IMAGE 28: Susanna Heron : Bodywork Exhibition
Crafts Council Gallery  16 April – 31 May 1980 TNJ00857 IMAGE 28: Susanna Heron : Bodywork Exhibition
Crafts Council Gallery 16 April – 31 May 1980

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IMAGE 29: Susanna Heron : Bodywork Exhibition
Crafts Council Gallery  16 April – 31 May 1980 TNJ00858 IMAGE 29: Susanna Heron : Bodywork Exhibition
Crafts Council Gallery 16 April – 31 May 1980

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This travelling exhibition organised by the Crafts Council (then at 12 Waterloo Place in London) followed a one year arts fellowship that Heron and her husband David Ward took in the United States. The exhibition featured works from her recent past and works resulting from the one year sabbatical from England. With Ward by now establishing himself as an expressive photographic interpreter of body and performance orientated jewellery, the show was inspiring, intriguing and challenging. With a series of images of projected light lines shined on her, the collaborative photographs offered a new meditation and reflection (literally) on the conditions for ‘jewellery’ and ‘body wear’. Provocations and speculations were being presented in an open-ended way in a ‘crafts’ gallery. De-centering the wearer of ‘normal’ jewellery; playing with the theatrical, voyeuristic and narcissistic nature of social bodies; producing wearables and photographables rather than objects of the goldsmith’s art and asking questions - not giving answers - were some of the notions being explored through the medium of jewellery in this show. A big New Jewellery leap forward was being taken.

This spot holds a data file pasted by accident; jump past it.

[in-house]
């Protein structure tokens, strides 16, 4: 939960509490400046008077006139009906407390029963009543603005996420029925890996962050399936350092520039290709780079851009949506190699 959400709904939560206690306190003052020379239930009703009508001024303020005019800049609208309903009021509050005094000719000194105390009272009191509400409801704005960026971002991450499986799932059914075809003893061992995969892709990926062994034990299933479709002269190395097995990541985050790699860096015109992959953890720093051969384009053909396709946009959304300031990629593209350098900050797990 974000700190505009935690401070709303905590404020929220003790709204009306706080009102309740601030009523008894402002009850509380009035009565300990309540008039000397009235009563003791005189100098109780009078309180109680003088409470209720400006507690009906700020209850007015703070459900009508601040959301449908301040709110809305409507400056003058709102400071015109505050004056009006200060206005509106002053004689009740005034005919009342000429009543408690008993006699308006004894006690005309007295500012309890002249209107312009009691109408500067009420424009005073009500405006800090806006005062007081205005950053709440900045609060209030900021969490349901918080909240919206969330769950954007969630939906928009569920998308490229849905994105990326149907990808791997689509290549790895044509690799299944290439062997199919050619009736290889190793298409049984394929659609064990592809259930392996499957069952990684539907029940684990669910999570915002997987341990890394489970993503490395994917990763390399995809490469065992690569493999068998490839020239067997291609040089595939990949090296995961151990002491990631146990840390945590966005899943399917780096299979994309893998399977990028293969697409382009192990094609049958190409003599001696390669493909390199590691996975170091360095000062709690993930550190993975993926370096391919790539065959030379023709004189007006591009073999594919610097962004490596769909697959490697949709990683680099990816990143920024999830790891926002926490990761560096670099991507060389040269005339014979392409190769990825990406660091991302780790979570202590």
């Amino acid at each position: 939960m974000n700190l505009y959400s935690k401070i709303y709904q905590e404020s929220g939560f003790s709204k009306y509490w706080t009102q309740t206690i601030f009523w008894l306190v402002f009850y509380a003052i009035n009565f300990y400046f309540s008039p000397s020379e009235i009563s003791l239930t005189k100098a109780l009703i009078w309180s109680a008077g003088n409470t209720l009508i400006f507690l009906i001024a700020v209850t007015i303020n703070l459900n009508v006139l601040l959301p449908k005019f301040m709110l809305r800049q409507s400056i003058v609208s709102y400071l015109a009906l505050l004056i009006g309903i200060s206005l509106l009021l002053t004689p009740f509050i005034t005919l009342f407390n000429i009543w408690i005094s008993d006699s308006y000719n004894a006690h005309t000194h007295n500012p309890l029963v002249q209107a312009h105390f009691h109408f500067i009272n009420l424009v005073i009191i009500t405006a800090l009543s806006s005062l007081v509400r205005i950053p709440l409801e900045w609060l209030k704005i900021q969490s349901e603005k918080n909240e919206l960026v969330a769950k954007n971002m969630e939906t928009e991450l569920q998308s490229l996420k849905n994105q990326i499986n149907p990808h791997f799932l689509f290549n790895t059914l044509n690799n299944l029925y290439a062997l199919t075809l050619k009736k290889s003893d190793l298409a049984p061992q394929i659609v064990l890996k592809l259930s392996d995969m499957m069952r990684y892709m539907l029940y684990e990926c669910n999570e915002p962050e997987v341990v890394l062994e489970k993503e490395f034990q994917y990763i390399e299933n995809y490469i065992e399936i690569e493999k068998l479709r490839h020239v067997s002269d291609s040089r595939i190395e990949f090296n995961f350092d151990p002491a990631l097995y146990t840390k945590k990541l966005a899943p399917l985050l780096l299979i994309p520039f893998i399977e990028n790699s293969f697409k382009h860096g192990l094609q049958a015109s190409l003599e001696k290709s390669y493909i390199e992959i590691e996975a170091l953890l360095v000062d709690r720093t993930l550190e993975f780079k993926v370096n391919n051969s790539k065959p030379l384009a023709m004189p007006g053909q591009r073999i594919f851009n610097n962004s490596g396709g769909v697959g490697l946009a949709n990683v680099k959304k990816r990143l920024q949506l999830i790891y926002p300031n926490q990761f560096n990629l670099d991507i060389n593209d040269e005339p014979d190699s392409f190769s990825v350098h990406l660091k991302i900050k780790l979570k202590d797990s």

IMAGE 30 :  ’ Things Seen’  Design  376  April 1980 TNJ00859 IMAGE 30 : ’ Things Seen’ Design 376 April 1980

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IMAGE 30 offers another example from the Design Council Archive of the Design Council’s occasional interest in promoting British jewellery – in this case responding to the provocative and very visual jewellery and body work by Susanna Heron (also see IMAGES 28/29).
 
IMAGE 31 : Schmuck International 1900-1980  Catalogue cover of exhibition held 26 June 1980 – 17 August 1980  Kunstlerhaus Wein TNJ00860 IMAGE 31 : Schmuck International 1900-1980 Catalogue cover of exhibition held 26 June 1980 – 17 August 1980 Kunstlerhaus Wein